PSI Structural Biology Knowledgebase

PSI | Structural Biology Knowledgebase
Header Icons

Related Articles
Signaling: A Platform for Opposing Functions
May 2015
Protein Folding and Misfolding: It's the Journey, Not the Destination
March 2015
Molecular Portraits of the Cell
February 2015
Nuclear Pore Complex: A Flexible Transporter
February 2015
Nuclear Pore Complex: Higher Resolution of Macromolecules
February 2015
Nuclear Pore Complex: Integrative Approach to Probe Nup133
February 2015
Piecing Together the Nuclear Pore Complex
February 2015
Updating ModBase
January 2015
Transmembrane Spans
December 2014
Mining Protein Dynamics
May 2014
Novel Proteins and Networks: Assigning Function
May 2014
Cancer Networks: Predicting Catalytic Residues from 3D Protein Structures
November 2013
The Immune System: A Brotherhood of Immunoglobulins
June 2013
The Immune System: Super Cytokines
June 2013
Infectious Diseases: Targeting Meningitis
May 2013
PDZ Domains
April 2013
Protein Interaction Networks: Adding Structure to Protein Networks
April 2013
Design and Discovery: Flexible Backbone Protein Redesign
February 2013
Pocket changes
July 2012
Predictive protein origami
July 2012
Refining protein structure prediction
March 2012
Metal mates
February 2012
Devil is in the details
January 2012
Playing while you work
November 2011
Docking and rolling
October 2011
Fit to serve
October 2011
Rosetta hone
July 2011
Structure from sequence
July 2011
An easier solution for symmetry
June 2011
Solutions in the solution
June 2011
Regulating nitrogen assimilation
January 2011
Guard cells pick up the SLAC
December 2010
Alpha/Beta Barrels
October 2010
Modeling RNA structures
May 2010
Deducing function from small structural clues
February 2010
Spot the pore
January 2010
Network coverage
November 2009
GPCR modeling: any good?
August 2009
Protein modeling made easy
July 2009
Model proteins in your lunch break
April 2009
Click for cancer-protein interactions
December 2008
Modeling with SAXS
October 2008
Designing activity
September 2008

Technology Topics Modeling

The Immune System: A Brotherhood of Immunoglobulins

SBKB [doi:10.1038/sbkb.2012.145]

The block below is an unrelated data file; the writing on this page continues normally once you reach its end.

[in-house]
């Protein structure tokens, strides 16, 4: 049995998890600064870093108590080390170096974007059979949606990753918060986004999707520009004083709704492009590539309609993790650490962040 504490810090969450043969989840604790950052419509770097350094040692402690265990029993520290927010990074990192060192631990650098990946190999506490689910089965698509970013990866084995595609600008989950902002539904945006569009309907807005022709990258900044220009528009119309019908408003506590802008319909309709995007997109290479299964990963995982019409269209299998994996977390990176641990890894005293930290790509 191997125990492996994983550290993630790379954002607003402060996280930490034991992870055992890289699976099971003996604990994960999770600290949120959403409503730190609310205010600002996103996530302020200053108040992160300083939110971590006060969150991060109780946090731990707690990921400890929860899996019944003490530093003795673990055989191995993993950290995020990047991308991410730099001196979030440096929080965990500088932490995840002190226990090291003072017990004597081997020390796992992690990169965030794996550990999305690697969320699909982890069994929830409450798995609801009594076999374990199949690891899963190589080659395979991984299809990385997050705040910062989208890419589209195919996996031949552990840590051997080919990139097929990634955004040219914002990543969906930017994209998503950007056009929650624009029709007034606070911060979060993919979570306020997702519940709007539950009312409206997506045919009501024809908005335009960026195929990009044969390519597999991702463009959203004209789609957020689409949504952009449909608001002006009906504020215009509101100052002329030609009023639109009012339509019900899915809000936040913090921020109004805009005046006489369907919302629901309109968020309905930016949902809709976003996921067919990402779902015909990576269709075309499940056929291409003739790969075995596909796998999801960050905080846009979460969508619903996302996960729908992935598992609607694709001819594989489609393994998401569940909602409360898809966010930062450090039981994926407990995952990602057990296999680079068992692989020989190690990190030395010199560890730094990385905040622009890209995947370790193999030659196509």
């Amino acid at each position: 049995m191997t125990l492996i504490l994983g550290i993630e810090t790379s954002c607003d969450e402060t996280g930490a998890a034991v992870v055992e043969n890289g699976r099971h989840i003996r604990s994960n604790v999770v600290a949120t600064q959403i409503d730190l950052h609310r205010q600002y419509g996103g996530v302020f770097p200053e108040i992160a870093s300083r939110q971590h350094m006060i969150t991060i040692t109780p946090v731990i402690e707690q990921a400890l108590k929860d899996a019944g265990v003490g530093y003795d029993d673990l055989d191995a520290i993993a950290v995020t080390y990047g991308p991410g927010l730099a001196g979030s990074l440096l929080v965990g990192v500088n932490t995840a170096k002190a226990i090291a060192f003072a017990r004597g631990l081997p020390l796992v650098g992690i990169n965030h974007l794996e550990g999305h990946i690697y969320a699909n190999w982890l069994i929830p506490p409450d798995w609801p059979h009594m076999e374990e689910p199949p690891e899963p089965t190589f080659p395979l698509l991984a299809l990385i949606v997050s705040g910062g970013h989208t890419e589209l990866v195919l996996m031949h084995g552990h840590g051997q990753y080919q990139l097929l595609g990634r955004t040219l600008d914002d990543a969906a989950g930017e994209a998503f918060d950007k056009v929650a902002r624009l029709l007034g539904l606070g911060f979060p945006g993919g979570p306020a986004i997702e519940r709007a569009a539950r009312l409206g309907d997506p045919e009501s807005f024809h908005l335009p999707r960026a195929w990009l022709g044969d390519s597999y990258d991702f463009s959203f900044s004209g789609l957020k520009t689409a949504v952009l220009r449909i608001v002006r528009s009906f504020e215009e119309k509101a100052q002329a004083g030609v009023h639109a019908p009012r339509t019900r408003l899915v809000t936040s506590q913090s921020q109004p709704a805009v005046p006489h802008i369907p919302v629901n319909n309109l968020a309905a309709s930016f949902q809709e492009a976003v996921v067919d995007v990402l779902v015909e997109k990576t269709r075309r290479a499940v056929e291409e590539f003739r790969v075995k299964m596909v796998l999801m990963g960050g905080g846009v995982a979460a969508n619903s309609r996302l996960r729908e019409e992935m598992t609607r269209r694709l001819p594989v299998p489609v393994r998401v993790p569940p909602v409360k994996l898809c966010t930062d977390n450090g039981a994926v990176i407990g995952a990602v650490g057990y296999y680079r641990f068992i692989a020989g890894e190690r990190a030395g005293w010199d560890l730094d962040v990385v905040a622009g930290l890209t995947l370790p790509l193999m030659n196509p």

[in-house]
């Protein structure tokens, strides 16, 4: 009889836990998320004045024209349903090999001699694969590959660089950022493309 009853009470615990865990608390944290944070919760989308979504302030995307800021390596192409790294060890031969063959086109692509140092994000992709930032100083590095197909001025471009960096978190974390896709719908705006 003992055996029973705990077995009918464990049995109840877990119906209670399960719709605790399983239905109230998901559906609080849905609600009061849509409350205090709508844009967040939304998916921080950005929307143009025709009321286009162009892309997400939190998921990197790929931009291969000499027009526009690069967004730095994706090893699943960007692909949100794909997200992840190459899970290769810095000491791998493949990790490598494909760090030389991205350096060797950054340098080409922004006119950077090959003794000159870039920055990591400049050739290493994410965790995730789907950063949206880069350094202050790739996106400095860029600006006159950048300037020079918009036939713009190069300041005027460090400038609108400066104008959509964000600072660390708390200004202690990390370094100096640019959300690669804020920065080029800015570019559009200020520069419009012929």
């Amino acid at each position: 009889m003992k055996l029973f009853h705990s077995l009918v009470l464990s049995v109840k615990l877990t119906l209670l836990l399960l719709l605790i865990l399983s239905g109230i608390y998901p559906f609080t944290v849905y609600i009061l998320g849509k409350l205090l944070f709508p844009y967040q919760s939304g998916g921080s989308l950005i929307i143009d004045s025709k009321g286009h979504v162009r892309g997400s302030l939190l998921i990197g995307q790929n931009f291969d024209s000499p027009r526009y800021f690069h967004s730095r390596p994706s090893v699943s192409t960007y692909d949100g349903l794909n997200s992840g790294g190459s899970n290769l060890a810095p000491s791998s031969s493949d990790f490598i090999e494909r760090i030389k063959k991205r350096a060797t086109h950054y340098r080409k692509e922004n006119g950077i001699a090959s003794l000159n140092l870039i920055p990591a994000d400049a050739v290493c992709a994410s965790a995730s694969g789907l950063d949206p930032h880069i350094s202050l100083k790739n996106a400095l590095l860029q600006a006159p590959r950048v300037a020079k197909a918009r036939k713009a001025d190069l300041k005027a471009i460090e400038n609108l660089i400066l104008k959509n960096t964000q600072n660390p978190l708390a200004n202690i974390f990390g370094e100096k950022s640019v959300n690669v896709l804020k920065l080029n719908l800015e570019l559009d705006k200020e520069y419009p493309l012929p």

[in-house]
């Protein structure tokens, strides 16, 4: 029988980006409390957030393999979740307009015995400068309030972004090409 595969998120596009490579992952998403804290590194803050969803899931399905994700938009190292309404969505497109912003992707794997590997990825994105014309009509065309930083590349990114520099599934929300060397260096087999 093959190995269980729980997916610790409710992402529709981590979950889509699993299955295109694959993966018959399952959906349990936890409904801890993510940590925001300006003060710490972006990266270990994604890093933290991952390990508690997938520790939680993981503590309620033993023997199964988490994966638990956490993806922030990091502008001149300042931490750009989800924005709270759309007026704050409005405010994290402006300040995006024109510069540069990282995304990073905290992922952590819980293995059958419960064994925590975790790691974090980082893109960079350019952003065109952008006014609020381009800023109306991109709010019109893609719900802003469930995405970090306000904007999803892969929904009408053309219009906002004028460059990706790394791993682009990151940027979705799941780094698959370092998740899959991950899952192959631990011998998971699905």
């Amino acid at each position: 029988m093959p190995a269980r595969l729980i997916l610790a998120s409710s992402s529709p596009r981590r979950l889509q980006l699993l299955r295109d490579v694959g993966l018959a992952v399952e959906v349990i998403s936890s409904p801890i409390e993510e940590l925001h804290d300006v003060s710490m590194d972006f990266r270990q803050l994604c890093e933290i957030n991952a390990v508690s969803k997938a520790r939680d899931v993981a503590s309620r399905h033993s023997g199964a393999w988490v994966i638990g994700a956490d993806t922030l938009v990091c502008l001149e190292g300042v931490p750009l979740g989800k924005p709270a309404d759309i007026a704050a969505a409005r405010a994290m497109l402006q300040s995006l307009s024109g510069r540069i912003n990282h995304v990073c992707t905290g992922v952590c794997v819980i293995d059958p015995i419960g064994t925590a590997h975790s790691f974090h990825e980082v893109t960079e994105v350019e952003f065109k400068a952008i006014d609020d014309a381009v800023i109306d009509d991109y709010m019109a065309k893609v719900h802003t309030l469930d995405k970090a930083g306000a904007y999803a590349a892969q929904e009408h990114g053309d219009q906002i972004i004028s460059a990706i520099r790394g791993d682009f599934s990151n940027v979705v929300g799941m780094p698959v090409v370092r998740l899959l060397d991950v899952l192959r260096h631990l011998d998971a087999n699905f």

Technical Highlight - June 2013
Short description: The Brotherhood algorithm groups proteins into functional families using indirect sequence similarity.

The Brotherhood method, an intermediate sequence-based clustering algorithm, is used to assign functional families within the human Ig super family. Reprinted with permission from Elsevier. 1

Until detailed structures can be readily generated for any protein, effective computational methods are necessary to predict protein function. What a protein does can be inferred by sequence similarity to other proteins with known functions. Yet this strategy omits functional relationships characterized by low sequence similarity, as is often the case across large protein superfamilies. Relaxing similarity thresholds can help, but leads to many false functional assignments.

Fiser, Almo and colleagues (PSI NYSGRC and IFN) introduce the Brotherhood algorithm, which uses intermediate sequence analysis to boost the accuracy of detecting related molecules. The Brotherhood intermediate sequence analysis measures the relatedness of two proteins by the degree of overlap in their BLAST-derived sets of similar, or 'intermediate,' proteins. Since the approach can cluster very weakly related proteins, the Brotherhood algorithm retains high specificity by normalizing the number of intermediate sequences by the total number of related sequences.

The authors used the Brotherhood method to classify 561 cell surface or secreted proteins within the immunoglobulin superfamily (IGSF). The IGSF is a diverse superfamily of regulatory proteins that mediate cell adhesion and immunity. At an empirically determined threshold of 45% intermediate protein overlap, Brotherhood largely recapitulates 14 well-curated families, generating only about half the number of singletons as the commonly used programs CD-HIT, which is based on pairwise BLAST similarities, and SCI-PHY, which uses multiple alignments and phylogenomic inferences.

The more inclusive clusters allow new functional predictions, which are highlighted in a family of five characterized nectin and four nectin-like proteins. Brotherhood analysis predicted five new members, including the class-I-restricted T-cell-associated molecule (CRTAM), which it classified as a nectin-like protein.

The researchers used molecular replacement to determine the crystal structure of the Ig-V portion of the CRTAM extracellular domain at 2.3-Å resolution (PDB 3RBG). CRTAM exhibits an antiparallel dimer structure, conserved binding interface residues and a gene structure similar to nectin-like proteins, thus validating its classification. The analysis predicts an unexpected function for CRTAM in mediating homodimer transinteractions.

The Brotherhood classification will help prioritize candidates for structural studies of the IGSF in order to shed light on these important therapeutic targets for cancer and infectious and autoimmune diseases.

Tal Nawy


  1. R. Rubinstein et al. Functional classification of immune regulatory proteins.
    Structure. (11 April 2013). doi:10.1016/j.str.2013.02.022

Structural Biology Knowledgebase ISSN: 1758-1338
Funded by a grant from the National Institute of General Medical Sciences of the National Institutes of Health